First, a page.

Wasps create fear and loathing, and not much else. They create no useful products, living a selfish existence, parasitically living off your deck wood, killing new lambs and other insects. In doing so, they inadvertently provide an element of insect control. Unfortunately this is usually through murdering caterpillars, which would otherwise mature into spectacular butterflies or intriguing native moths. Surely, this is a debateable ‘benefit’ of the wasps’ existence. In contrast, bees feed on and collect pollen and nectar (not lambs or other insects). The bee retreats to the hive with its leg sacks or scopa filled with yellow nectar, to industriously build a beeswax honeycomb, and manufacture honey for the group. This energy and nutrient rich store is distributed amongst the group for the benefit of all. Drones, scouts, workers, the Queen (and often the bearded apiarist), all play a part in the creation and enjoy the fruits of the group’s labour. In doing so the bee enhances the garden while collecting nectar, by providing a pollinating vector, delivering pollen between flowers and fruiting trees. It is estimated that one third of the human food supply depends on insect pollination, most of which is accomplished by bees. In doing this, bees not only create delicious honey, but contribute to global ecology and food production.

When we compare the two in an evolutionary sense, whether wasps are bad and bees are good, the wasp is an ancestor to the more highly evolved bee. Simply put, bees are highly specialised forms of wasps. Therefore bees would not exist without wasps; it’s just that the wasp never seemed destined for greater things. It’s difficult to compete with the bee, considered the highest form of insect life.

Fortunately, anthropomorphism went out of style in the 80s along with permed hair, leg warmers and moustaches. And so we shouldn’t attribute human characteristics to wasps, or bees. But I would like to draw an analogy here between those that operate in ‘waspish’, selfish, self preserving manner, and those that conduct themselves in a ‘bee-like’ manner, being co-operative, communicative and contributing to the group.

From bee and wasp comparison, it’s clear to see individuals can prosper and succeed on their own. A smart individual alone can probably do quite well for themselves. But when individuals work in a collaborative group, selflessly foster new growth and progression in kin, and allow differentiation and specialisation to develop as the bee does, something synergistic can occur. Something greater than the task at hand can emerge, returning rewards not just to the individual, even further than the group, but to the world and others around them. The bee may seem to be just making honey, but in doing so, contributes to a third of the human food supply, (which fails to mention the contribution to food supplies for other animals and plants, with which bees and humans share the earth).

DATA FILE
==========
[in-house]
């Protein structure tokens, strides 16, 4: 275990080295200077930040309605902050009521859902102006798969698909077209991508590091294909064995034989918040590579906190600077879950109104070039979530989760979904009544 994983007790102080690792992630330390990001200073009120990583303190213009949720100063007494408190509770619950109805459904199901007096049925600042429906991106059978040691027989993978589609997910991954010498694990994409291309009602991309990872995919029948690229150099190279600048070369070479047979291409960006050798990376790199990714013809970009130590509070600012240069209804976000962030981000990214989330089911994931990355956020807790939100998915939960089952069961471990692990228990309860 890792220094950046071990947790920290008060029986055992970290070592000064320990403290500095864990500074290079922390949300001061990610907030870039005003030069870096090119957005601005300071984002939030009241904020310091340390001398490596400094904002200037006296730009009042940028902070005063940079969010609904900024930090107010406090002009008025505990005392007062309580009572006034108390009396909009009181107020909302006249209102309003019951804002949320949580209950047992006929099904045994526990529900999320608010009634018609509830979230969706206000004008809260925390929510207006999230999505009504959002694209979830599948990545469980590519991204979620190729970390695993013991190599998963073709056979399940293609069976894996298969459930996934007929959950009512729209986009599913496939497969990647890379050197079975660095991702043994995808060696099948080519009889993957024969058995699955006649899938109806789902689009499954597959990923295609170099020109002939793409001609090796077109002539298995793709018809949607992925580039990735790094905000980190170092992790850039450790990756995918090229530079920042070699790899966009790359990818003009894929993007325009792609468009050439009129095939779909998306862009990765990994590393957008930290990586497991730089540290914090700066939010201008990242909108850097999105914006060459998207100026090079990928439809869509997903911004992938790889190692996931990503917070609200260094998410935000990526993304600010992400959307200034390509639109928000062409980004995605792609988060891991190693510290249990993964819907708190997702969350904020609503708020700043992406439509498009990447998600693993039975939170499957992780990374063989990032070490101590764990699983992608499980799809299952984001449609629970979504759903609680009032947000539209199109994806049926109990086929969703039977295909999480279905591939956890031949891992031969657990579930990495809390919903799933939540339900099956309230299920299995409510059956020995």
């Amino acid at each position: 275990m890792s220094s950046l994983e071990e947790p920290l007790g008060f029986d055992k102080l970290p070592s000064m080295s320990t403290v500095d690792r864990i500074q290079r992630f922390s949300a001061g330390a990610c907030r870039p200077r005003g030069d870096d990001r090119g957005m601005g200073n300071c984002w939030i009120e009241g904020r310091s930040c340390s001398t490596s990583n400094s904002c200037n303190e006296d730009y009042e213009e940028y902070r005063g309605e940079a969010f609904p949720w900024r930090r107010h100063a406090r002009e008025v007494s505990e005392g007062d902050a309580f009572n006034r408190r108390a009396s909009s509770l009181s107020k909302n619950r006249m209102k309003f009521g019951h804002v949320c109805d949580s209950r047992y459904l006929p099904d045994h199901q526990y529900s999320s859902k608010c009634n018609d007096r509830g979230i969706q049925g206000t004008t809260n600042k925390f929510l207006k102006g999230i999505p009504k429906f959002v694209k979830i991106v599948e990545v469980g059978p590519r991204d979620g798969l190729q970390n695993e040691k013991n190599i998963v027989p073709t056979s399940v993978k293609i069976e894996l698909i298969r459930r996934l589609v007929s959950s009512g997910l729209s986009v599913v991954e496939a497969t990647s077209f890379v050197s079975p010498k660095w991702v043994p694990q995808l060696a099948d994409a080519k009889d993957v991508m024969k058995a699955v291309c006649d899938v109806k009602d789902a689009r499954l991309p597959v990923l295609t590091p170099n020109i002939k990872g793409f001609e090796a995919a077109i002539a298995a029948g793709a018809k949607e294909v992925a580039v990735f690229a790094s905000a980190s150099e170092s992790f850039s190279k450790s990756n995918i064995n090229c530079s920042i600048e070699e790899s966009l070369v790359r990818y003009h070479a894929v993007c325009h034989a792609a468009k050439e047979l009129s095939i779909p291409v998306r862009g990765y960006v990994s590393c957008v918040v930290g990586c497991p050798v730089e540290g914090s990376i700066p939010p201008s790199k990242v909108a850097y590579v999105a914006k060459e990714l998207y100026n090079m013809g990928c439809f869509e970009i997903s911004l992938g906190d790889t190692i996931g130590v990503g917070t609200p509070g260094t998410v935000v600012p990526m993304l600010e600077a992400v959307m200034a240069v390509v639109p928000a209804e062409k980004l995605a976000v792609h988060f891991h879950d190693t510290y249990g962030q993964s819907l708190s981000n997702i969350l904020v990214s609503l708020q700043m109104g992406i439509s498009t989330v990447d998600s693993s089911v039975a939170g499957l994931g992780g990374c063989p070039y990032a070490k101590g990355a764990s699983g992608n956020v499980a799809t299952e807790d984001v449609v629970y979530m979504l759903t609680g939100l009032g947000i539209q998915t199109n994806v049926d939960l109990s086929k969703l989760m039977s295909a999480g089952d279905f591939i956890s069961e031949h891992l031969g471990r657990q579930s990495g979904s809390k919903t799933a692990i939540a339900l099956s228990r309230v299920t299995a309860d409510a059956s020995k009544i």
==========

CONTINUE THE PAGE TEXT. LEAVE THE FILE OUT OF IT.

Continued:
When I first began at Intergen, I understood this to be one of the main motivations for people to turn up to work each day. The opportunity to contribute as a motivated group of individuals, to create something that was interesting, useful, and positively affected those that it was made for. Not just software or technology, not just a pay cheque, but the creation of something that actually means and does something worthwhile. The product (the ‘honey’ or perhaps even ‘Royal Jelly’ – a nutrient-rich substance fed to selected bees to turn them into queens, that they may venture forth and create their own hives) of the Intergen hive might benefit a client, sometimes a colleague, maybe a fellow IT worker or business associate, or someone entirely anonymous.

Technology is our pollen and nectar. It’s what we feed on, it’s what we share around, and it’s what we create things out of. In the best of cases, the solution not only meets a need, but has benefits in new, unexpected and delightful ways. In fact, it’s our BHAG (Big Hairy Audacious Goal): “Everyone, every day, is touched positively by the things we do”.

Thankfully, I still see this motivation and contribution within our hive, to participate in and create something greater, as each individual waggles their own little dance at Intergen. In this way, we like to think that Intergen is not just yellow in colour, but Yellow in spirit.

Which leads us back to the initial question: Is the wasp really Yellow? The wasp and the bee are both yellow in colour. However the ‘bees’ at Intergen would like to think that being Yellow is about something further reaching than just colour, and that we might emulate the spirit of the great yet humble honey bee.

Posted by: Ashley Petherick | 07 November 2007

Tags: Collaboration, BHAG